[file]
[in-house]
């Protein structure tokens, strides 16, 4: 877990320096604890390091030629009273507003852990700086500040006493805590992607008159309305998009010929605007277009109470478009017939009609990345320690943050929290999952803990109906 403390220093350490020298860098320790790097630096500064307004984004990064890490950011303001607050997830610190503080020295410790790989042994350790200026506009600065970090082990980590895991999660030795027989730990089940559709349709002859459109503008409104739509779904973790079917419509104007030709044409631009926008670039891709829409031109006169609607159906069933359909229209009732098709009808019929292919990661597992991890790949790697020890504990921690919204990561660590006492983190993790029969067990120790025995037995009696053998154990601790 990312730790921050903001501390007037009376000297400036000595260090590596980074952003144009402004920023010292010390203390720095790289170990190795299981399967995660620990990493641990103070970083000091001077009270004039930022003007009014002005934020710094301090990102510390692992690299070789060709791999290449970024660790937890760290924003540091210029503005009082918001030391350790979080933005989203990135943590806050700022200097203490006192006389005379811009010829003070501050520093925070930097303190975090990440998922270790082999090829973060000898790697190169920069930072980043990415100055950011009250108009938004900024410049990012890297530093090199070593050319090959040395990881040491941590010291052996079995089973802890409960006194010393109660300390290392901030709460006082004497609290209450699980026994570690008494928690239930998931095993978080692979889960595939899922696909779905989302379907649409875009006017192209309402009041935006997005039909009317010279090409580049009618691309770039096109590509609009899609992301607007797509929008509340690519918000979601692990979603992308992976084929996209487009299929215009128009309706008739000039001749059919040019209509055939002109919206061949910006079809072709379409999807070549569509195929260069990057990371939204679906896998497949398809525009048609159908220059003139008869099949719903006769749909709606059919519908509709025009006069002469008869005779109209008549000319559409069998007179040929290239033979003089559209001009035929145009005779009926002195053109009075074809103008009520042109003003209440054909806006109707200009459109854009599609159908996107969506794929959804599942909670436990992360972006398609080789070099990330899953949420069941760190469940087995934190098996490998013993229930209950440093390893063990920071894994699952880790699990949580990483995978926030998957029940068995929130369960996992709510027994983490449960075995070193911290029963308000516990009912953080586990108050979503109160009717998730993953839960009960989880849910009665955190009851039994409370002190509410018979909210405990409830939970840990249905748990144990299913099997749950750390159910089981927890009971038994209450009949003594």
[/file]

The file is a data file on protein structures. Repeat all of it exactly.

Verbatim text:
[in-house]
């Protein structure tokens, strides 16, 4: 877990320096604890390091030629009273507003852990700086500040006493805590992607008159309305998009010929605007277009109470478009017939009609990345320690943050929290999952803990109906 403390220093350490020298860098320790790097630096500064307004984004990064890490950011303001607050997830610190503080020295410790790989042994350790200026506009600065970090082990980590895991999660030795027989730990089940559709349709002859459109503008409104739509779904973790079917419509104007030709044409631009926008670039891709829409031109006169609607159906069933359909229209009732098709009808019929292919990661597992991890790949790697020890504990921690919204990561660590006492983190993790029969067990120790025995037995009696053998154990601790 990312730790921050903001501390007037009376000297400036000595260090590596980074952003144009402004920023010292010390203390720095790289170990190795299981399967995660620990990493641990103070970083000091001077009270004039930022003007009014002005934020710094301090990102510390692992690299070789060709791999290449970024660790937890760290924003540091210029503005009082918001030391350790979080933005989203990135943590806050700022200097203490006192006389005379811009010829003070501050520093925070930097303190975090990440998922270790082999090829973060000898790697190169920069930072980043990415100055950011009250108009938004900024410049990012890297530093090199070593050319090959040395990881040491941590010291052996079995089973802890409960006194010393109660300390290392901030709460006082004497609290209450699980026994570690008494928690239930998931095993978080692979889960595939899922696909779905989302379907649409875009006017192209309402009041935006997005039909009317010279090409580049009618691309770039096109590509609009899609992301607007797509929008509340690519918000979601692990979603992308992976084929996209487009299929215009128009309706008739000039001749059919040019209509055939002109919206061949910006079809072709379409999807070549569509195929260069990057990371939204679906896998497949398809525009048609159908220059003139008869099949719903006769749909709606059919519908509709025009006069002469008869005779109209008549000319559409069998007179040929290239033979003089559209001009035929145009005779009926002195053109009075074809103008009520042109003003209440054909806006109707200009459109854009599609159908996107969506794929959804599942909670436990992360972006398609080789070099990330899953949420069941760190469940087995934190098996490998013993229930209950440093390893063990920071894994699952880790699990949580990483995978926030998957029940068995929130369960996992709510027994983490449960075995070193911290029963308000516990009912953080586990108050979503109160009717998730993953839960009960989880849910009665955190009851039994409370002190509410018979909210405990409830939970840990249905748990144990299913099997749950750390159910089981927890009971038994209450009949003594």